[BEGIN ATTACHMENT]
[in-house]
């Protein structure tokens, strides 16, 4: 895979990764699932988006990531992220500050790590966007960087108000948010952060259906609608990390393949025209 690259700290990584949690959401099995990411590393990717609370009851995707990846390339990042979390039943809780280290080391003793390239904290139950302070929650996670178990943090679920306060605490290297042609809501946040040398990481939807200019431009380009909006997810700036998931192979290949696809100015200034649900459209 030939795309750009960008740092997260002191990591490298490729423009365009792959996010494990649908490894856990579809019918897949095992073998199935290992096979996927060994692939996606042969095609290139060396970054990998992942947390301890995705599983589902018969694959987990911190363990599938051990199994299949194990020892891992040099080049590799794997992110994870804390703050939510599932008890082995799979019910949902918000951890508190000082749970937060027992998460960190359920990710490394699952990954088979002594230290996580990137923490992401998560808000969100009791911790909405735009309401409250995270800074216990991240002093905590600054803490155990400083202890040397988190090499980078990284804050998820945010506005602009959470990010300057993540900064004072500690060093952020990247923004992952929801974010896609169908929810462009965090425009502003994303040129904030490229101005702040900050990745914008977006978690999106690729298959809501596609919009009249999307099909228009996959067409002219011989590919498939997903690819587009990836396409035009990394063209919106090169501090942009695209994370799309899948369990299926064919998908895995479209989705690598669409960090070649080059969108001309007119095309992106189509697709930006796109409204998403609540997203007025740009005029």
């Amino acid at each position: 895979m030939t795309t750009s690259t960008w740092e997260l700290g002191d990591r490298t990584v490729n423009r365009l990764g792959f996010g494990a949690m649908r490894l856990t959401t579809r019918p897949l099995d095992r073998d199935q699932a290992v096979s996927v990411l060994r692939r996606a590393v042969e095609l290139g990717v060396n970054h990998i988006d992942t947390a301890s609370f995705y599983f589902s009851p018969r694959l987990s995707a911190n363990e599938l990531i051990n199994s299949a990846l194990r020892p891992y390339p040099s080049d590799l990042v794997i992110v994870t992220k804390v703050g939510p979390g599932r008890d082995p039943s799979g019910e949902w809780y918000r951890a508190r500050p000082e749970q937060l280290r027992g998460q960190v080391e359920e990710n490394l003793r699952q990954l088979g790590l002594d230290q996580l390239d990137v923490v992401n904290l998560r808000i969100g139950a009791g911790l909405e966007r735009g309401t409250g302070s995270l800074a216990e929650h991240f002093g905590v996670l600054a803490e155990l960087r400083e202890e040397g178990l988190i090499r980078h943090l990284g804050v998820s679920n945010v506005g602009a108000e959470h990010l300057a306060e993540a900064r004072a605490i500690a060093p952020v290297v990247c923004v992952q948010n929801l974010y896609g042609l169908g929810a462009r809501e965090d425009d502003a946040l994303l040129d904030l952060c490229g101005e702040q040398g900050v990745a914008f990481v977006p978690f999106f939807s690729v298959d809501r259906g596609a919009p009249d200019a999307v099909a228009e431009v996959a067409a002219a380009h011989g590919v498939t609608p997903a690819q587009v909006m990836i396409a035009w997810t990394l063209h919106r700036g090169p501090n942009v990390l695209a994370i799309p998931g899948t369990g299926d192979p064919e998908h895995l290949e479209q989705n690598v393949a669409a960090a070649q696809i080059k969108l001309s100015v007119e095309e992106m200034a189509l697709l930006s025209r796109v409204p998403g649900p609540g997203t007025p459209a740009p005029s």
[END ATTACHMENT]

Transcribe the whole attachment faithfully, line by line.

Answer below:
[in-house]
């Protein structure tokens, strides 16, 4: 895979990764699932988006990531992220500050790590966007960087108000948010952060259906609608990390393949025209 690259700290990584949690959401099995990411590393990717609370009851995707990846390339990042979390039943809780280290080391003793390239904290139950302070929650996670178990943090679920306060605490290297042609809501946040040398990481939807200019431009380009909006997810700036998931192979290949696809100015200034649900459209 030939795309750009960008740092997260002191990591490298490729423009365009792959996010494990649908490894856990579809019918897949095992073998199935290992096979996927060994692939996606042969095609290139060396970054990998992942947390301890995705599983589902018969694959987990911190363990599938051990199994299949194990020892891992040099080049590799794997992110994870804390703050939510599932008890082995799979019910949902918000951890508190000082749970937060027992998460960190359920990710490394699952990954088979002594230290996580990137923490992401998560808000969100009791911790909405735009309401409250995270800074216990991240002093905590600054803490155990400083202890040397988190090499980078990284804050998820945010506005602009959470990010300057993540900064004072500690060093952020990247923004992952929801974010896609169908929810462009965090425009502003994303040129904030490229101005702040900050990745914008977006978690999106690729298959809501596609919009009249999307099909228009996959067409002219011989590919498939997903690819587009990836396409035009990394063209919106090169501090942009695209994370799309899948369990299926064919998908895995479209989705690598669409960090070649080059969108001309007119095309992106189509697709930006796109409204998403609540997203007025740009005029």
């Amino acid at each position: 895979m030939t795309t750009s690259t960008w740092e997260l700290g002191d990591r490298t990584v490729n423009r365009l990764g792959f996010g494990a949690m649908r490894l856990t959401t579809r019918p897949l099995d095992r073998d199935q699932a290992v096979s996927v990411l060994r692939r996606a590393v042969e095609l290139g990717v060396n970054h990998i988006d992942t947390a301890s609370f995705y599983f589902s009851p018969r694959l987990s995707a911190n363990e599938l990531i051990n199994s299949a990846l194990r020892p891992y390339p040099s080049d590799l990042v794997i992110v994870t992220k804390v703050g939510p979390g599932r008890d082995p039943s799979g019910e949902w809780y918000r951890a508190r500050p000082e749970q937060l280290r027992g998460q960190v080391e359920e990710n490394l003793r699952q990954l088979g790590l002594d230290q996580l390239d990137v923490v992401n904290l998560r808000i969100g139950a009791g911790l909405e966007r735009g309401t409250g302070s995270l800074a216990e929650h991240f002093g905590v996670l600054a803490e155990l960087r400083e202890e040397g178990l988190i090499r980078h943090l990284g804050v998820s679920n945010v506005g602009a108000e959470h990010l300057a306060e993540a900064r004072a605490i500690a060093p952020v290297v990247c923004v992952q948010n929801l974010y896609g042609l169908g929810a462009r809501e965090d425009d502003a946040l994303l040129d904030l952060c490229g101005e702040q040398g900050v990745a914008f990481v977006p978690f999106f939807s690729v298959d809501r259906g596609a919009p009249d200019a999307v099909a228009e431009v996959a067409a002219a380009h011989g590919v498939t609608p997903a690819q587009v909006m990836i396409a035009w997810t990394l063209h919106r700036g090169p501090n942009v990390l695209a994370i799309p998931g899948t369990g299926d192979p064919e998908h895995l290949e479209q989705n690598v393949a669409a960090a070649q696809i080059k969108l001309s100015v007119e095309e992106m200034a189509l697709l930006s025209r796109v409204p998403g649900p609540g997203t007025p459209a740009p005029s």